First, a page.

Epeolatry Book Review: Screams From the Dark, edited by Ellen Datlow
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Title: Screams from the Dark: 29 Tales of Monsters and the Monstrous
Editor: Ellen Datlow
Publisher: Tor Nightfire
Release Date:7th, June, 2022
Synopsis: A bone-chilling anthology from legendary horror editor, Ellen Datlow, Screams from the Dark contains twenty-nine all-original tales about monsters.
From werewolves and vampires, to demons and aliens, the monster is one of the most recognizable figures in horror. But what makes something, or someone, monstrous?
Award-winning and up-and-coming authors like Richard Kadrey, Cassandra Khaw, Indrapramit Das, Priya Sharma, and more attempt to answer this question. These all-new stories range from traditional to modern, from mainstream to literary, from familiar monsters to the unknown … and unimaginable.
This chilling collection has something to please―and terrify―everyone, so lock your doors, hide under your covers, and try not to scream.
Contributors include: Ian Rogers, Fran Wilde, Gemma Files, Daryl Gregory, Priya Sharma, Brian Hodge, Joyce Carol Oates, Indrapramit Das, Siobhan Carroll, Richard Kadrey, Norman Partridge, Garry Kilworth, Caitlín R. Kiernan, Chikodili Emelumadu, Glen Hirshberg, A. C. Wise, Stephen Graham Jones, Kaaron Warren, Livia Llewellyn, Carole Johnstone, Margo Lanagan, Joe R. Lansdale, Brian Evenson, Nathan Ballingrud, Cassandra Khaw, Laird Barron, Kristi DeMeester, Jeffrey Ford, and John Langan.
What an absolutely delightful collection of dark stories. This should come as no surprise to anyone familiar with Ellen Datlow‘s anthologies. She always puts out some of the best in the business (and I’m not just talking about her Best of anthologies each year either!) This anthology contains works by some of the best and upcoming authors of today, such as Joyce Carol Oates, Caitlín R. Kiernan, Gemma Files, Stephen Graham Jones, Joe R. Lansdale, Laird Barron, and so many more! (With so many talented authors in the book, it is hard to pick which stories were my favorites in this mix.)
The theme of this anthology is monsters. Not just monsters in general but a deep dive into what monsters are and what they mean to us. The collection features not only some of the iconic creatures such as ghosts and vampires but also visits both original creations and monsters from around the globe who are not featured often in western culture, giving them a fresh breath of air as new audiences will discover who they are and what makes them tick. Moving past this, we also see other monsters to humanity on the whole such as ecological disasters and plagues, which both felt like quite timely stories after the past few years.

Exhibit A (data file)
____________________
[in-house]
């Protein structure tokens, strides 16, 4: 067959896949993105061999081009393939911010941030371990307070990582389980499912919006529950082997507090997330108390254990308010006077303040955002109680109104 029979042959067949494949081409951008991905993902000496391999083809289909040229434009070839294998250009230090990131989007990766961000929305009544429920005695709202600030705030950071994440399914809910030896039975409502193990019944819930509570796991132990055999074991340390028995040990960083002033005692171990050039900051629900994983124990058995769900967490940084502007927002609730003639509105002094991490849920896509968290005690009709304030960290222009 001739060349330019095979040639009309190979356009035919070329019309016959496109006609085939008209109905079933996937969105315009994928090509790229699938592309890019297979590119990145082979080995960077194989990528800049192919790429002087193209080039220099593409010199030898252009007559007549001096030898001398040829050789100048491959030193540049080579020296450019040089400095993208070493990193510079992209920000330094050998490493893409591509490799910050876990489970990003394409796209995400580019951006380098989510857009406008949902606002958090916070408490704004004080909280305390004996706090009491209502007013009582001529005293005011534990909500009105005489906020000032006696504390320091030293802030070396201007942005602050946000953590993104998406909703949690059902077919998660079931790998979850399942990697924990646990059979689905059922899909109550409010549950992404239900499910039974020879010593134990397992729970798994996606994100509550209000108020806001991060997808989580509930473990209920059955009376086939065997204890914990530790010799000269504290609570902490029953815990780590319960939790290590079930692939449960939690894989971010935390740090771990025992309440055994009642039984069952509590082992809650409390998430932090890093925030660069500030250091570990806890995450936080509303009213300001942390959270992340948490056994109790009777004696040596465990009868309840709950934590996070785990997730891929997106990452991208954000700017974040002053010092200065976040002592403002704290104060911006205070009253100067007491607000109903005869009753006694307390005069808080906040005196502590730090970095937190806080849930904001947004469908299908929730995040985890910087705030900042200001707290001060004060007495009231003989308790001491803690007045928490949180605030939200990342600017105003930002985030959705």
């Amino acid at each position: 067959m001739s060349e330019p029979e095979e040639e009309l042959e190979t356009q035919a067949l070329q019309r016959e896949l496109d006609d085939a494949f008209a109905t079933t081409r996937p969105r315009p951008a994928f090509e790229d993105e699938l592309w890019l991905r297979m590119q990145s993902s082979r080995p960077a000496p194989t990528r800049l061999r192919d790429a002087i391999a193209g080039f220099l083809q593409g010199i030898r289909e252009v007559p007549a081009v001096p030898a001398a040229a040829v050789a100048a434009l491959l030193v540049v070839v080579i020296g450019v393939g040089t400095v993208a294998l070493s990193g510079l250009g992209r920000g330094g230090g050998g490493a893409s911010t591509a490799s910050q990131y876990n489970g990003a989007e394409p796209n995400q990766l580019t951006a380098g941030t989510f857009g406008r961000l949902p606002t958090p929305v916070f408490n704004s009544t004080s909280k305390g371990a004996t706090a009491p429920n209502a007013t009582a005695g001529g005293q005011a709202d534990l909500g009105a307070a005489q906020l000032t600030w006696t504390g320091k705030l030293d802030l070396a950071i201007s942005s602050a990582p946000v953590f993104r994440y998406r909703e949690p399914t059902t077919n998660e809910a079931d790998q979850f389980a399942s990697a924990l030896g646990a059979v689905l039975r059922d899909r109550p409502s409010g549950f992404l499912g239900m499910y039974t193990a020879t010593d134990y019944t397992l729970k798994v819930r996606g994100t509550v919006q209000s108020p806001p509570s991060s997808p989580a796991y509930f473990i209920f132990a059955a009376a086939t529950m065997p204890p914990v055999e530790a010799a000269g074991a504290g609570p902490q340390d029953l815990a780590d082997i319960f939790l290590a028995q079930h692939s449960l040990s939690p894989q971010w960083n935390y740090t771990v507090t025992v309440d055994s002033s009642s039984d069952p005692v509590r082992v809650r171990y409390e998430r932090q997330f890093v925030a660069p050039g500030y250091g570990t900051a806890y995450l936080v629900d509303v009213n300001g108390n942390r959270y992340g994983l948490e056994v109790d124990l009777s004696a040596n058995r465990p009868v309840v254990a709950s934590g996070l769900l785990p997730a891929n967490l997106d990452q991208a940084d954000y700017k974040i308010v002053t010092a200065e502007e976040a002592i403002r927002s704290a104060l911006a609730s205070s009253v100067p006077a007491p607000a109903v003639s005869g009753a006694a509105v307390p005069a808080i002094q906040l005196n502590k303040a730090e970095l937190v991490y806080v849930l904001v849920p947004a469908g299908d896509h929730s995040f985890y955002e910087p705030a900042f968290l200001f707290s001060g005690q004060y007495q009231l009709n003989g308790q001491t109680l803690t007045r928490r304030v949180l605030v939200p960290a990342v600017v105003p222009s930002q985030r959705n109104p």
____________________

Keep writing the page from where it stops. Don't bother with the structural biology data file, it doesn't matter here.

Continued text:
I always will admit to being biased towards stories that take place in my state, so have to say that I truly enjoyed Ian Rogers’ “You Have What I Need” as one of my favorites. He brilliantly mixes in both Chicago and vampires in a way that felt natural and was a fun read on top of that. I have one ‘complaint’ about this one (which is often a complaint about short stories) is that I wanted to know even more about these characters and the world we were reading about!
Gemma Files nails it with “Wet Red Grin” and ups the gore to a level that wasn’t included in the first couple of shorts. Gemma gives us a set of interesting characters and while I can’t say that I loved any of them, I did love reading about them!
I did mention that there were original monsters in this one as well and “Flaming Teeth” by Garry Kilworth may have delivered my favorite one! I’m going to be vague here because you really need to experience this one without any spoilers.
Another stand out was Stephen Graham Jones’ inclusion of “Children of the Night”. I will embarrassingly admit that I’ve only started reading Jones’ work this year (and slowly as I have a TBR pile that I’m behind on for reviews) and can’t get enough. If I didn’t need to get these reviews written, I guarantee you I would likely be finishing his body of work straight through and highly recommend picking it up! This story is another example of why Jones is such a talented author.
There are plenty of others worth mentioning as well though if I kept going I would likely praise the vast majority of these stories. Needless to say, the ‘weakest links’ in this anthology are still stories that you will absolutely find enjoyment in and none felt like filler.
Screams From the Dark delivers 29 original tales of monsters, each of which gives us a unique take at the creatures that go bump in the night!
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Stuart Conover is a father, husband, published author, blogger, geek, entrepreneur, horror fanatic, and runs a few websites including Horror Tree!